I'm really getting stuck on creating a good reward function for my agent and could use some advice. I'll explain the setting for my question first:

Agent Description

The agent in question exists in a square grid world (of size (M x N)) that needs to be searched. Each grid location has a 'searched' or 'unsearched' status, and when the agent visits a grid location, the status of that location is set to 'searched'.

Agent State Space

The state of the agent is modelled by a (M x N x 2) tensor where the first channel is the binary matrix of grid statuses (1 for unsearched and 0 for searched) and the second channel is the agent's location matrix (1 for the location of the agent and 0 elsewhere).

Agent Action Space

The agent can move to any location on the grid in one time step, giving an action space shape of (M x N). Therefore the actions available to the agent are the same in any state and the number of actions is equal to the number of locations in the grid.

I am using Deepmind's fully convolutional StarCraft network to map the input state to the output action utilities.


The agent is placed in the center of the grid with all locations initialized as 'unsearched' and the agent must move throughout the grid and search all the locations while limiting the total amount of actions taken and total distance traveled. So for example, in a 9x9 grid the agent will want to only make 81 actions and its travel distance should also be 81 (as it should not make any diagonal movements).

Attempted Rewards

Subgoal Only: give the reward to an agent based only on attributes of the current state and action. So:

reward = new_location_status - (distance_traveled / max_travel_distance)

This did make the agent complete the search in optimal number of actions but even with a large amount of training it could not get an optimal total travel distance.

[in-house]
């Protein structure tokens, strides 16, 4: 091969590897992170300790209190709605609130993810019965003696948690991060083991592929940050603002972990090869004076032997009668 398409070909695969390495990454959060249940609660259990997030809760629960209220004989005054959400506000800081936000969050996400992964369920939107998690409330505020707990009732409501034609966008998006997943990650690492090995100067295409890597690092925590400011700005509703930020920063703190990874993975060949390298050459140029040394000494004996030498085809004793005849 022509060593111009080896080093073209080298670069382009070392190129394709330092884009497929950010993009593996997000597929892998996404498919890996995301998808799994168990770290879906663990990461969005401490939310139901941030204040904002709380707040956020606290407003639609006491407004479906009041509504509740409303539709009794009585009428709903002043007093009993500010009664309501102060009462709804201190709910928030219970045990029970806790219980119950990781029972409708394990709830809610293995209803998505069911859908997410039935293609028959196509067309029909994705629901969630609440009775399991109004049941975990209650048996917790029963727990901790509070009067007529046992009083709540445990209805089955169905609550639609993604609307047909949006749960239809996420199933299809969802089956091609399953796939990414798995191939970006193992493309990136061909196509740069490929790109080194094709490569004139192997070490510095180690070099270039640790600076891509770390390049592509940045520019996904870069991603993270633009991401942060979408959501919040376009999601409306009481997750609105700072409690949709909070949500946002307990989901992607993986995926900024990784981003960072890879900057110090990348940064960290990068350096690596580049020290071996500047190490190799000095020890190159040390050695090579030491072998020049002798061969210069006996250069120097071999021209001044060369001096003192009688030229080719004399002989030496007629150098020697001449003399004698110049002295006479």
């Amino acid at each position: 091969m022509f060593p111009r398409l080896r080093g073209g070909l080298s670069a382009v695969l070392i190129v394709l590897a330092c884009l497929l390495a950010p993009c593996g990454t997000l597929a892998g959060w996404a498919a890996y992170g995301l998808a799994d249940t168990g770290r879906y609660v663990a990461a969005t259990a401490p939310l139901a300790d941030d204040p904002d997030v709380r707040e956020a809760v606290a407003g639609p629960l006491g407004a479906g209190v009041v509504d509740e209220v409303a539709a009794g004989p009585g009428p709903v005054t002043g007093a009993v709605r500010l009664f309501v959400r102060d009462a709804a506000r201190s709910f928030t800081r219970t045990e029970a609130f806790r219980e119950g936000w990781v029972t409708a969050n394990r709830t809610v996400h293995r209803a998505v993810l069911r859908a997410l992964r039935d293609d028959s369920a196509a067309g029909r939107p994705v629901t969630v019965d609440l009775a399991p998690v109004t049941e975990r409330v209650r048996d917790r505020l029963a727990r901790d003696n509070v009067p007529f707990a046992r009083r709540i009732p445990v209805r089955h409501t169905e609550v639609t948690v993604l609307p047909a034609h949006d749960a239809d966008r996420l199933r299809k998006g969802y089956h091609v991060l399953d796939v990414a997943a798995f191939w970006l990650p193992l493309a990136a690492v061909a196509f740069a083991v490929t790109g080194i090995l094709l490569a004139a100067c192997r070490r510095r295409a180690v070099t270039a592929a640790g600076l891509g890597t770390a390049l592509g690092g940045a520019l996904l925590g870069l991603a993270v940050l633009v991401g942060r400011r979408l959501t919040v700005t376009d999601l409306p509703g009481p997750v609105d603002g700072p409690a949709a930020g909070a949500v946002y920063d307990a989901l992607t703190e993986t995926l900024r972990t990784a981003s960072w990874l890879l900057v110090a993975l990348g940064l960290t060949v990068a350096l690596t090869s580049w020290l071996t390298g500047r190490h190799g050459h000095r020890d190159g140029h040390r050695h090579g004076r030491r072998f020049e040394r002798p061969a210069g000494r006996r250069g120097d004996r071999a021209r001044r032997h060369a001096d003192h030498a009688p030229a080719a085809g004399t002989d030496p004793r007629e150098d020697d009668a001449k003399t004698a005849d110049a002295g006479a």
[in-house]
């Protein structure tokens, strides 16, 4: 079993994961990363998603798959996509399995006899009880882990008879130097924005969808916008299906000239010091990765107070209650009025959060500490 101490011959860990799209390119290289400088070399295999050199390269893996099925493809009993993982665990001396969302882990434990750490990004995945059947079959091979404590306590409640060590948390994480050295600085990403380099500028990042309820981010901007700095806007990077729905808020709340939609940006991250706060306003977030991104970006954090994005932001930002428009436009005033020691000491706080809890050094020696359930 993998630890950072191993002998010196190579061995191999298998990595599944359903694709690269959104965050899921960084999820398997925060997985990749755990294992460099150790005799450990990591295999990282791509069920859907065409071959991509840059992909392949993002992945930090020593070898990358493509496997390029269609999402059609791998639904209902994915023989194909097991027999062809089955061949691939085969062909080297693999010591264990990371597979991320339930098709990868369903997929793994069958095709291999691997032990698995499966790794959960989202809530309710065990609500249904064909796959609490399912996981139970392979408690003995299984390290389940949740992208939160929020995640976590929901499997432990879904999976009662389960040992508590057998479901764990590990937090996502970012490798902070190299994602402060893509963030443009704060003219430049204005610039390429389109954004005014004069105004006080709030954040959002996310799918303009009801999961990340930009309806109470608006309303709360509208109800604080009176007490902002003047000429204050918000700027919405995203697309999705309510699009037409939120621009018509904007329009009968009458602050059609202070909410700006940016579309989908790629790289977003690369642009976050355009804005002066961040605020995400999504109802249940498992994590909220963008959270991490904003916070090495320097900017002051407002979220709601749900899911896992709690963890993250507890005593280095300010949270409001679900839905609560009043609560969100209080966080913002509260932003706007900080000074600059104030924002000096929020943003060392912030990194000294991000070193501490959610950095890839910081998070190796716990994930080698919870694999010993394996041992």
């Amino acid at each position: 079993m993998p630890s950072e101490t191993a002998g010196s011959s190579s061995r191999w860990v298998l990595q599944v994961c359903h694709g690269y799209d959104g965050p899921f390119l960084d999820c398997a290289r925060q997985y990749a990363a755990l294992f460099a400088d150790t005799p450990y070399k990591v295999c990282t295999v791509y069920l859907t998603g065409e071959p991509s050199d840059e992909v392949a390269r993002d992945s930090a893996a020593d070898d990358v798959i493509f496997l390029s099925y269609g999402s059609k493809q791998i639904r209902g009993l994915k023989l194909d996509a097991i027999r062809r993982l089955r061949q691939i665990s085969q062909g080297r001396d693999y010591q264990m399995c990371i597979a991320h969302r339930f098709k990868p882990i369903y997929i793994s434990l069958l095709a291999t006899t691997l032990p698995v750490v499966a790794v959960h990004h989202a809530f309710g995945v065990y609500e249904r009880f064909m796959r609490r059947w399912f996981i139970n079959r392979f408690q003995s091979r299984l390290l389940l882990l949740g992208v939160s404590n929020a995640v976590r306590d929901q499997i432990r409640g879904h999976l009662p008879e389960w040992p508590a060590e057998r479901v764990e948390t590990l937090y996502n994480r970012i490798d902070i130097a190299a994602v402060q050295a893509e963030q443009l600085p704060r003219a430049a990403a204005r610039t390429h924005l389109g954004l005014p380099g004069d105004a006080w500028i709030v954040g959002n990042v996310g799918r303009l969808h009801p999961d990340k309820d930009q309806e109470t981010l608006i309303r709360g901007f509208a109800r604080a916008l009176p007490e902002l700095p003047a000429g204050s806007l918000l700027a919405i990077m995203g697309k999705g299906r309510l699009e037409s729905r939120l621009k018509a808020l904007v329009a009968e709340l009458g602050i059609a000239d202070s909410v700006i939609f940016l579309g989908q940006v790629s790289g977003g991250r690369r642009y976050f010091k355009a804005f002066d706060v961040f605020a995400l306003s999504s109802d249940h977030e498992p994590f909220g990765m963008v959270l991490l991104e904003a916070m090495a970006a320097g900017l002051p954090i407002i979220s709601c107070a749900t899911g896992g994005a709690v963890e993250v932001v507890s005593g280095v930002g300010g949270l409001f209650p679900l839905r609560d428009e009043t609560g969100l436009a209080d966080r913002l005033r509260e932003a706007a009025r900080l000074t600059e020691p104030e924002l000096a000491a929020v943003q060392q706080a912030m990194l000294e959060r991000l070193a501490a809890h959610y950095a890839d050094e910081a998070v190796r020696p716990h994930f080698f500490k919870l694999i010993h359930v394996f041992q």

Shaped Reward: Using the previous reward as a 'subgoal scalar' I multiplied this by a function that exponentially increases as the agent gets closer to the goal state. Closeness to the goal state is measured by the sum of unsearched locations. Additionally there is an extra reward for reaching the goal state.

if goal state:
    reward = 100
    goal_dist = 1 - (sum_of_unsearched / max_num_of_unsearched)^0.5
    reward = goal_dist * subgoal_scalar

I thought this would improve my agent's incentive to converge to a goal state, but here the agent rarely reaches a goal state and many times chooses not to move for many actions.

So any input on improving the reward function would be great.

Testing Update

So as Matthew Graves mentioned below, it might be better to try using a more sensible $\alpha$ for the distance modifier of the subgoal only reward scheme.

Previously I had been using $\frac{1}{max\_travel\_dist}$ where $max\_travel\_dist$ was the maximum distance an agent could travel in one action given the grid size (i.e. the distance from one corner of the grid to the other). This caused the movement distance penalty to be very small in most cases.

After changing it to $\frac{1}{\sqrt{2}}$ I found that the agent was able to make much better decisions about its path trajectory for longer periods of time. This did not completely solve my issue, but it was definitely an improvement.